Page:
Interactive Investor

Market snapshot: sharp losses across the board

A pullback in the US overnight has spread across Asia, the UK and Europe. ii's head of markets explains what's moving share prices. 

16th April 2024 08:29

by Richard Hunter from interactive investor

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    Markets are currently under the cosh, with simmering Middle East tensions adding to a tepid opening to the earnings season and further economic data showing little evidence that the need for interest rate cuts is approaching.

    Indeed, having neared the 40,000 level and hitting record highs less than a month ago, the Dow Jones Industrial Average has now all but erased its gains for the year and at 37,735 stands ahead by just 0.1%.

    Apart from the overarching tensions which are dominating investor sentiment, there have been some individually notable declines, such as Boeing Co (NYSE:BA), which has fallen by more than 35% this year on safety concerns. The other main indices remain comfortably ahead in the year to date although also some way off their recent records, with the S&P 500 having added 6.1% and the Nasdaq 5.8%.

    The consumer is central to economic growth in the US and the latest retail sales release showed growth of 0.7% in March, as compared to estimates of 0.3%. In addition, the figures for February were revised higher, from a previous 0.6% to 0.9% indicating that, despite the pressures of higher interest rates, improving wage growth has kept consumer spending healthy. In turn, this show of economic strength further lessens pressure on the Federal Reserve to reduce interest rates, especially in light of inflation numbers which are proving resistant to dropping to the Fed’s 2% target.

    Investors are also keeping a close eye on the developing situation in the Middle East and assessing the likelihood of retaliatory action from Israel following the weekend’s Iran attack. One such side effect has been an oil price which remains up by 17% this year, despite flattening out after its recent hike, but which nonetheless remains an inflationary factor which complicates the desired direction of travel for global central banks.

    This dour backdrop gave few causes for cheer in a volatile market session where earlier gains were wiped out, although there were some pleasing numbers from The Goldman Sachs Group Inc (NYSE:GS) whose shares were up by around 3% after the bank beat expectations.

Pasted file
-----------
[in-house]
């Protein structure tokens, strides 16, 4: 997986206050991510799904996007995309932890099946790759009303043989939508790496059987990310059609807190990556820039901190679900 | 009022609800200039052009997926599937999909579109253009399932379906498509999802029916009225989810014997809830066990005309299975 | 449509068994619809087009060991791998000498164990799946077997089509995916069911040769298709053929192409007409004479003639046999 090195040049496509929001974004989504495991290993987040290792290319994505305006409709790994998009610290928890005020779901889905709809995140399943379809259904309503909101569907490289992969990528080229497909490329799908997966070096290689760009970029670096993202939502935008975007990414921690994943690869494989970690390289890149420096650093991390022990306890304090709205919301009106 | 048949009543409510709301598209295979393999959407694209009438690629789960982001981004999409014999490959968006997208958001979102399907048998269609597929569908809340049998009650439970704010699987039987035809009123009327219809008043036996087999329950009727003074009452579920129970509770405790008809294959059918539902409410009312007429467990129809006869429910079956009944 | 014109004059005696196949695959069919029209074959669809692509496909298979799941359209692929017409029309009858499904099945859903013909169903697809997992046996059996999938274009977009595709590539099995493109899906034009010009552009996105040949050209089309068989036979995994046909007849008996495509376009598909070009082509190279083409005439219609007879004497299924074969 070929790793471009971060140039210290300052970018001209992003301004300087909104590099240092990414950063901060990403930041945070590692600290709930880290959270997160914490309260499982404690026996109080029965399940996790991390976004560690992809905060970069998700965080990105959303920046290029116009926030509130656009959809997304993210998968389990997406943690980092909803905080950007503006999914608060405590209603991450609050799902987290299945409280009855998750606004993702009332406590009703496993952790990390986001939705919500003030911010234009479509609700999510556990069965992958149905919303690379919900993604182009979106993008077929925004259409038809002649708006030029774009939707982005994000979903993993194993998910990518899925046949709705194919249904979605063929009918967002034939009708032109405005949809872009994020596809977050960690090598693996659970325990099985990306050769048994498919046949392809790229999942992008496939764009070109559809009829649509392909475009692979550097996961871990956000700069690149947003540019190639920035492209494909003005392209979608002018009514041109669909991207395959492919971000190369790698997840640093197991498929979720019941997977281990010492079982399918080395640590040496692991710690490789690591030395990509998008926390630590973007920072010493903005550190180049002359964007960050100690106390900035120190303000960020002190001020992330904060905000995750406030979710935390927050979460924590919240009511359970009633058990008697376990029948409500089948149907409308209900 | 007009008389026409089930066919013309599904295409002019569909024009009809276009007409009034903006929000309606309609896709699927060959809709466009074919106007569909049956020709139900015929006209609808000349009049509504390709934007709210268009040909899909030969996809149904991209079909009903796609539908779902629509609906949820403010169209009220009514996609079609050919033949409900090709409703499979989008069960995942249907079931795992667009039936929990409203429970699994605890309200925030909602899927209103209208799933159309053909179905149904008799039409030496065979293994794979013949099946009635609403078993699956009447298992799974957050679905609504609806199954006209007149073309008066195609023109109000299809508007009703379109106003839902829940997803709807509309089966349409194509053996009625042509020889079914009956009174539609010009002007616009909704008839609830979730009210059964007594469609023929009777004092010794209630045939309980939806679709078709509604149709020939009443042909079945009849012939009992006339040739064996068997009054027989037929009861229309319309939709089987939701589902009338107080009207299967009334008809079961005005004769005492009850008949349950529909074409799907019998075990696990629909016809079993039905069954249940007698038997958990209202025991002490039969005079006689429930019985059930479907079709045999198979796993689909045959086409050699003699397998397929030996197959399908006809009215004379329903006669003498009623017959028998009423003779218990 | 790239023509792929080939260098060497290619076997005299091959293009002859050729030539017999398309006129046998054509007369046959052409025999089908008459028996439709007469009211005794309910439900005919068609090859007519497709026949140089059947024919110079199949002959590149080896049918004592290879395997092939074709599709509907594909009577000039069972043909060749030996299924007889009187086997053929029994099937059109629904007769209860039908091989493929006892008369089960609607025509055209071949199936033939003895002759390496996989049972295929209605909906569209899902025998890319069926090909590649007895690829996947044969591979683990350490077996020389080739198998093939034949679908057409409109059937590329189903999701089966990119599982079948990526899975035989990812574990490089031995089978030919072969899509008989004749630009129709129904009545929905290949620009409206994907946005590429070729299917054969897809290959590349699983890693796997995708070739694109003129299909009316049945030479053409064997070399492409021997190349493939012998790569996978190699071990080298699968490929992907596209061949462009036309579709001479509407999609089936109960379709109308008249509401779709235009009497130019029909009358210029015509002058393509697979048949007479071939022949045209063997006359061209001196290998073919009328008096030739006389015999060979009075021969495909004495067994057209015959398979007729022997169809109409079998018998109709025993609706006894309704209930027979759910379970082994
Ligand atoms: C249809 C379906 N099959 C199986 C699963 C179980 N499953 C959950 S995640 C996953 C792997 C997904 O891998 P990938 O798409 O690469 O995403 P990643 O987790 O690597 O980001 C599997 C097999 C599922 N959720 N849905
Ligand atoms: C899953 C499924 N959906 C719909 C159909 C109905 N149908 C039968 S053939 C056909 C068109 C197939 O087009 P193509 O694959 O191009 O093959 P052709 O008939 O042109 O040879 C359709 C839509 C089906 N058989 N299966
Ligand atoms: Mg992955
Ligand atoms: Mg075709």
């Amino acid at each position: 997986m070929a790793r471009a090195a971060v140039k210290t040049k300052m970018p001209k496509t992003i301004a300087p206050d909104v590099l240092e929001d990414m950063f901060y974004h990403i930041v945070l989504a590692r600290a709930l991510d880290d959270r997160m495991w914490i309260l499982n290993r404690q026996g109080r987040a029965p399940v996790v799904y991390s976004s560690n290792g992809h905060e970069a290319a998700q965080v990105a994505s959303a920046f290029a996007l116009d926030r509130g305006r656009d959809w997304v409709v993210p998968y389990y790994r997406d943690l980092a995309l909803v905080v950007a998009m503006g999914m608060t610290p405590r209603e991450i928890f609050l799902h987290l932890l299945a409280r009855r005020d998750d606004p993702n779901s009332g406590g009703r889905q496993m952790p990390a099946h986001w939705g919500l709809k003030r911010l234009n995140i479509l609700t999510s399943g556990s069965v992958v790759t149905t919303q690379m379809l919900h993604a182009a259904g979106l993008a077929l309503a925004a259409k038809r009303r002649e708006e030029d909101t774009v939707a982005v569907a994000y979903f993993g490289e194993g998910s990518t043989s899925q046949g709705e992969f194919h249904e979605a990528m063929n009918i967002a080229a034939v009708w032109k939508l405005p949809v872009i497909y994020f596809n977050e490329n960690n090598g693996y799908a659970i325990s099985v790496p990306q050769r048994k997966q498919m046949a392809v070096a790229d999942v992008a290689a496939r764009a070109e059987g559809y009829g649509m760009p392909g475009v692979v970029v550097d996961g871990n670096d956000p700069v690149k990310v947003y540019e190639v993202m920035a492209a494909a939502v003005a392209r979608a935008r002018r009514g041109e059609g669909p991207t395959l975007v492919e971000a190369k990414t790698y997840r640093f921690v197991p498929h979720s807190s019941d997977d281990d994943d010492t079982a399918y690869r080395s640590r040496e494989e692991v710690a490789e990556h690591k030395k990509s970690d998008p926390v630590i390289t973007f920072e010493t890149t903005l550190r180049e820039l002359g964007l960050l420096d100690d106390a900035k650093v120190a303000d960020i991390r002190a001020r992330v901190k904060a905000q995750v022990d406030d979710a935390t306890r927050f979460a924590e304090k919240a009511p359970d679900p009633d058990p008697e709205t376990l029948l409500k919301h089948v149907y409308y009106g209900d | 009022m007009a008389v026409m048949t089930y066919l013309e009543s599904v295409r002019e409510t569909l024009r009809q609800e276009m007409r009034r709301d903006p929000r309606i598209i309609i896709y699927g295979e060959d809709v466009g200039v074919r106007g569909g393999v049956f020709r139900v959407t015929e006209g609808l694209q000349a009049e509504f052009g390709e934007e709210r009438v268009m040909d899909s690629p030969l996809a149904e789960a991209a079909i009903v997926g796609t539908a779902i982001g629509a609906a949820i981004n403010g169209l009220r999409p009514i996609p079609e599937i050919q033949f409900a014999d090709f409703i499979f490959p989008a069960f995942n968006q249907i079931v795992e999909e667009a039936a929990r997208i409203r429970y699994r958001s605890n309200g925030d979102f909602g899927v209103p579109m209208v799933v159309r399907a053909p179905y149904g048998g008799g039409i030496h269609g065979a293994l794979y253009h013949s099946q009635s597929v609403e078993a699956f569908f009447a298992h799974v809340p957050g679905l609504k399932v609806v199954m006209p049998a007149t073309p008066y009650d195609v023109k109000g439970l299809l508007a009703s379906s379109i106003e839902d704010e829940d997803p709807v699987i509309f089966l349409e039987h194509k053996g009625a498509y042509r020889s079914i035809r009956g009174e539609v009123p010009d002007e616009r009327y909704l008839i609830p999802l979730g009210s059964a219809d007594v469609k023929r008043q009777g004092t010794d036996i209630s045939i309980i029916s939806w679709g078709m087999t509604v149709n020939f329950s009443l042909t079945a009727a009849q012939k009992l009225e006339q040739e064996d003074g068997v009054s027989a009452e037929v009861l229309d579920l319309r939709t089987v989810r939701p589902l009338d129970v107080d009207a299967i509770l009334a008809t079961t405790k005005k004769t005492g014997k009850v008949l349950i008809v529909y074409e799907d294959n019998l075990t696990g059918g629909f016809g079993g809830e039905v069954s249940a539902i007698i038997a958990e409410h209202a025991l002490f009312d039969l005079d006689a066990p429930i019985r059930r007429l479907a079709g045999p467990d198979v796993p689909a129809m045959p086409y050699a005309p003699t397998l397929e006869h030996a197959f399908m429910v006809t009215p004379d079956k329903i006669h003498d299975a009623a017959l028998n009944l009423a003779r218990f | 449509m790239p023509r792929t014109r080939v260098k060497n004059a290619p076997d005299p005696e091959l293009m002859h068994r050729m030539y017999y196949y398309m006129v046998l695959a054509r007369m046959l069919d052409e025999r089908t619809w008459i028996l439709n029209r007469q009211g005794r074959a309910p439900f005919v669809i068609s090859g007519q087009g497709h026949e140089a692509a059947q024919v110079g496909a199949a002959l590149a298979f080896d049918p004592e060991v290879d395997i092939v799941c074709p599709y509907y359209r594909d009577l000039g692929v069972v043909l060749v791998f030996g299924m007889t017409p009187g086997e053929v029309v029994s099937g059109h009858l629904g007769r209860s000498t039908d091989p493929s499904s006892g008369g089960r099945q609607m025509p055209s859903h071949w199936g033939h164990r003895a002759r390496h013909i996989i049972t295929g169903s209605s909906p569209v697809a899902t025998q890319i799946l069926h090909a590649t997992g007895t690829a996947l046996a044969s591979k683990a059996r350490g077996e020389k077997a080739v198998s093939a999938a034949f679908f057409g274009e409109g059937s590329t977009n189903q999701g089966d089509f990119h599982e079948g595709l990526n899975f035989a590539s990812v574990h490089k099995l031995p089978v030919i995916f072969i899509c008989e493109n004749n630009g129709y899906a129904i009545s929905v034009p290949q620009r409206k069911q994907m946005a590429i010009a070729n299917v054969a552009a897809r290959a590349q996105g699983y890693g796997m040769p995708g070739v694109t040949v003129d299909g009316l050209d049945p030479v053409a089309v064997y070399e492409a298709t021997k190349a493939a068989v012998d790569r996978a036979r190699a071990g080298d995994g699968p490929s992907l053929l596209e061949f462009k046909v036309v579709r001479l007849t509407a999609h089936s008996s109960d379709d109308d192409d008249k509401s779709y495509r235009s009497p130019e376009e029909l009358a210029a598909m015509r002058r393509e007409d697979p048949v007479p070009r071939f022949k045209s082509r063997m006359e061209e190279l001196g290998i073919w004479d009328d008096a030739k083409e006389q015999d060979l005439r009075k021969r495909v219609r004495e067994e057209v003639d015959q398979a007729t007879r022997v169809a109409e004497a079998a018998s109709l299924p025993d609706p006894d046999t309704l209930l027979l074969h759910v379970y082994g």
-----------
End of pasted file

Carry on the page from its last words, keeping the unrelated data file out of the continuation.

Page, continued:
However, the general pressure was downwards, with real estate stocks under pressure and technology stocks suffering another challenging day on the interest rate outlook. Salesforce Inc (NYSE:CRM) shares shed over 7% on reports it was considering a takeover of data management company Informatica Inc (NYSE:INFA), while the Volatility Index rose to highs not seen since October.

    Asian markets were similarly subdued, despite data showing annualised economic growth of 5.3% in China, which was well ahead of estimates. However, retail sales, industrial output and consumer demand generally remain in need of repair, let alone a property sector which continues to falter. Housing sales and construction are major contributors to the general woes within real estate and investors will take some convincing that any sort of inflection point has been reached in the Chinese economy.

    UK markets opened amid another set of bruising and widespread losses. Gainers were few and far between with mining and bank stocks in the eye of the storm, with Barclays (LSE:BARC), Lloyds Banking Group (LSE:LLOY) and NatWest Group (LSE:NWG) each shedding around 2%. And sentiment was typified by B&M European Value Retail SA (LSE:BME), whose shares declined by around 4% despite an outlook which expects adjusted earnings to come in at the higher end of its guidance range following a 10% increase in revenues this year.

    Sentiment was immune from a potential slither of good news on the economic front which showed that unemployment ticked higher to 4.2% from 3.9% and that pay growth was easing. In normal circumstances, this would increase the possibility of a rate cut from the Bank of England, but the focus on inflation could well delay such a decision for the time being.

    In the meantime, the sharp drops on the open now leaves the FTSE 250 in negative territory once more and down by 1.4% in the year to date, while the FTSE 100 has seen its gain pared back to just 1.7% after what had been a promising few weeks.

    These articles are provided for information purposes only.  Occasionally, an opinion about whether to buy or sell a specific investment may be provided by third parties.  The content is not intended to be a personal recommendation to buy or sell any financial instrument or product, or to adopt any investment strategy as it is not provided based on an assessment of your investing knowledge and experience, your financial situation or your investment objectives. The value of your investments, and the income derived from them, may go down as well as up. You may not get back all the money that you invest. The investments referred to in this article may not be suitable for all investors, and if in doubt, an investor should seek advice from a qualified investment adviser.

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